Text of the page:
Question to Ask the Workplace Doctors about manager who has become careless: How can I address the carelessness of my boss whose authority is not being adequately used to insure the quality of the restaurant?
I have worked at a Japanese Steakhouse for almost two years now. It has two different types of restaurants–one being a hibachi side and the other a fine dining sushi side. On the hibachi side a chef comes out and cooks on a grill in front of all the patrons making it a unique experience. I started out as a hostess and now I am a server. I have been a server since August and mainly what servers do is serve customers their drinks, appetizers, soups, salads, desserts and bring them their check. Overall, I attend to my customers’ needs and take care of them with the best of my abilities.
Another part of our job is side work at the end of the night assigned with different tasks depending on your section. Our general manager has been there for about six years now and has contributed a lot to the our Japanese Steakhouse restaurants. But, over the past two months I have seen a huge change in him compared to when I first started working there last January. He has aged a bit and lately has become careless. I respect him entirely and would not be the person I am today without his guidance. Some of the servers like his carelessness and the more laid back environment. Due to this many servers, bus boys, hostesses and chefs have either been doing their side work inefficiently or not at all. One general manager has even reported to the owner in the past what has been going on but the servers easily slipped back into their old ways.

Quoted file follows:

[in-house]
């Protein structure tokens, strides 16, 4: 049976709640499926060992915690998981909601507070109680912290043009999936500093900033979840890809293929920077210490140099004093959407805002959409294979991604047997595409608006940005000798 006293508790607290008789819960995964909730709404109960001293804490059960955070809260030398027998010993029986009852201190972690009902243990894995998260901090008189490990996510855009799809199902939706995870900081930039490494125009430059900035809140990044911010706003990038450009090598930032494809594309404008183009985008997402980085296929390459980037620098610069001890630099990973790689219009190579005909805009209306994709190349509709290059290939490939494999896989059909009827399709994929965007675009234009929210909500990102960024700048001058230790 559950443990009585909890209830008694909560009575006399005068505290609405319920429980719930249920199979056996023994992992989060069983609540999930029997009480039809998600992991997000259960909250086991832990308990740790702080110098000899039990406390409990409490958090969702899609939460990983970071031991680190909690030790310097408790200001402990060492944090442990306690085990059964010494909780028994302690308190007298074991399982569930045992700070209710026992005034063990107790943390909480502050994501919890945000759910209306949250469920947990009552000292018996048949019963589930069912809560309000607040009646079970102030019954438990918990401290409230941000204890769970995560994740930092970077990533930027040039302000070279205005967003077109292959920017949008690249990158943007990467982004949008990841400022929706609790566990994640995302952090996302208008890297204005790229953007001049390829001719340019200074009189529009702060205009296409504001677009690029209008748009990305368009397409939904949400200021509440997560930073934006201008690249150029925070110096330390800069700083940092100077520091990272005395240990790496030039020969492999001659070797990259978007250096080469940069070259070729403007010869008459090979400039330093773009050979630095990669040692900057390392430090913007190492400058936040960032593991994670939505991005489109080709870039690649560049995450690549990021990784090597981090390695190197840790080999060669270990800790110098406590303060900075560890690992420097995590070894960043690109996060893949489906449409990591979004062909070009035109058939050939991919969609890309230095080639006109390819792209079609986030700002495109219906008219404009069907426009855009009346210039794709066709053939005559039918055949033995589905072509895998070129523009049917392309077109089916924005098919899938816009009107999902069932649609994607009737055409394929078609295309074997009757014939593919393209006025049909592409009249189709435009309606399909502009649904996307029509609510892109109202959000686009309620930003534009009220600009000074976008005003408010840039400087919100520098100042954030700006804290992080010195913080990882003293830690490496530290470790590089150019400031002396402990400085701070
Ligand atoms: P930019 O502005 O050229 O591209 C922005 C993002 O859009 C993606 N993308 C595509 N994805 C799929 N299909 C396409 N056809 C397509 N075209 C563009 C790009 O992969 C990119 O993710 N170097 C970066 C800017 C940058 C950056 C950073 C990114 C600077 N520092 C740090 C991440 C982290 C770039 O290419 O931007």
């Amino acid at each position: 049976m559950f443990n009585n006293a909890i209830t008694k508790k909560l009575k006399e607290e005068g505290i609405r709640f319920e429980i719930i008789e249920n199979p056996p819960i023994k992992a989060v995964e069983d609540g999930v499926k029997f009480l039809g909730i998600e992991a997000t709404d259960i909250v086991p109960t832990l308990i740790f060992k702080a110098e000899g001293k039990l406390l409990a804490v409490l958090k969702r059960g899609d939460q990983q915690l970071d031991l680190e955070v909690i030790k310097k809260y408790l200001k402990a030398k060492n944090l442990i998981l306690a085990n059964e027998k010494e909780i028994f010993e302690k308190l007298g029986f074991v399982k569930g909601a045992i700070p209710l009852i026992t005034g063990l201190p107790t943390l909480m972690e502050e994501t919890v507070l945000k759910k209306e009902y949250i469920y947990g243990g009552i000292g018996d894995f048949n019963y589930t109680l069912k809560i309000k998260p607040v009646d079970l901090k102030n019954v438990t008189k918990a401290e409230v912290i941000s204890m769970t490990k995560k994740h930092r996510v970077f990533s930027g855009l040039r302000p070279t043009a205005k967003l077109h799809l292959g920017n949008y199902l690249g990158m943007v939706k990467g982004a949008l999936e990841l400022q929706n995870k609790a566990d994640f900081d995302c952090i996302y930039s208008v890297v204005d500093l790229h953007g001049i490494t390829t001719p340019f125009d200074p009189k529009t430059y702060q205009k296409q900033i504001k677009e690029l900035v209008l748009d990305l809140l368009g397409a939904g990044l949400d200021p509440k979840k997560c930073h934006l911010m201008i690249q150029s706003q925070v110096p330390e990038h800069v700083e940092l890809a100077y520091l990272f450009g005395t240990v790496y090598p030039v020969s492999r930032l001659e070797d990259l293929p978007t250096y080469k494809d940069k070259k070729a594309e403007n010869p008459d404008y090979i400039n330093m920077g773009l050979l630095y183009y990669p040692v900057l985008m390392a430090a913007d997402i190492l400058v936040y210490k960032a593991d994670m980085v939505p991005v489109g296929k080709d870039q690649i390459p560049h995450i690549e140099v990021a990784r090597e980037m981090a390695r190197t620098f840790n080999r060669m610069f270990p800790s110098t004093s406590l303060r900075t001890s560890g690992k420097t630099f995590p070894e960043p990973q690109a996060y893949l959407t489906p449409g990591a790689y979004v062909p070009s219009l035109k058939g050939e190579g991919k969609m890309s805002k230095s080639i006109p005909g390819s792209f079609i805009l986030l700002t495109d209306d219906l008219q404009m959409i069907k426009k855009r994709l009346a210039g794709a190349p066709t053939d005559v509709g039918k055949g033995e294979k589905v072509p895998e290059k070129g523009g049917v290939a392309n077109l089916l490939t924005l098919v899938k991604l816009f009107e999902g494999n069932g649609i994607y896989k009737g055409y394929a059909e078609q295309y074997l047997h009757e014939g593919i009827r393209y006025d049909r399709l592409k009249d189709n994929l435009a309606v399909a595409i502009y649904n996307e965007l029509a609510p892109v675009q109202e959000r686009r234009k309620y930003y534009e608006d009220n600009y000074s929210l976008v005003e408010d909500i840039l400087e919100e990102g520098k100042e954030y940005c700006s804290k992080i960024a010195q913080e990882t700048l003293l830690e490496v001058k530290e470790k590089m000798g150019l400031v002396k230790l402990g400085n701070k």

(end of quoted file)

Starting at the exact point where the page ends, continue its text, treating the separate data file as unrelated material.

I do not want to get my manager in trouble but somehow approach him and ask him to become stricter. I have pointed multiple things out to him such as the to-go station not being cleaned or grills not entirely scrubbed down but he does not take it seriously. My manager does not like being told what to do and interprets advice as an insult to his superiority. I don’t want our restaurant to get a reputation of being dirty and inefficient. What can I possibly do to eliminate this problem? It would be much appreciated because I do care about this restaurant a lot and the people I work with I consider my family. My question is: How can I address the careless of my boss whose authority is not being adequately used to insure the quality of the restaurant?
Signed, A server Who Cares
Dear Server Who Cares:
You need to fully approach your manager and explain what you just wrote about him. Furthermore, point out the to-go station is not being cleaned nor are the grills not entirely scrubbed down. If you are serious about wanting to eliminate the problems you’ve described and to improve your work environment, then confront him. Tell him that you want to be taken seriously. Explain that you are not trying to tell him what to do but you are simply advising him with useful information. If he believes you are insulting his superiority then be sure to inform him that is not your goal but your goal is to improve the restaurant.
From the Workplace Doctors website there is an answer similar to your question to a signed subordinate of demotivated boss. The question asked about confronting a boss that had become demotivated the past couple of months. In the answer, William Gorden stated, “From what you don’t say, I assume you haven’t had the courage to confront her. You lack ideas about what might be done to change the atmosphere and more importantly make positive change. Assuming this is true, here are suggestions for your consideration:” The suggestions that he lists are similar actions you can take to improve your work environment:
- “Begin with a concerted effort of self-improvement. Put your brain to work about small things you and your boss might do to make each others jobs easier and more effective.
- Conspire to brighten your work area. Hammer out do and don’t communication rules between for the two of you of for all those with whom you work.
- Talk about talk can make instructions clearer.
- Discourage negativity and promote constructive mindedness.” Will you give these suggestions an honest try?
Nicole Matti, Guest Respondent and William Gorden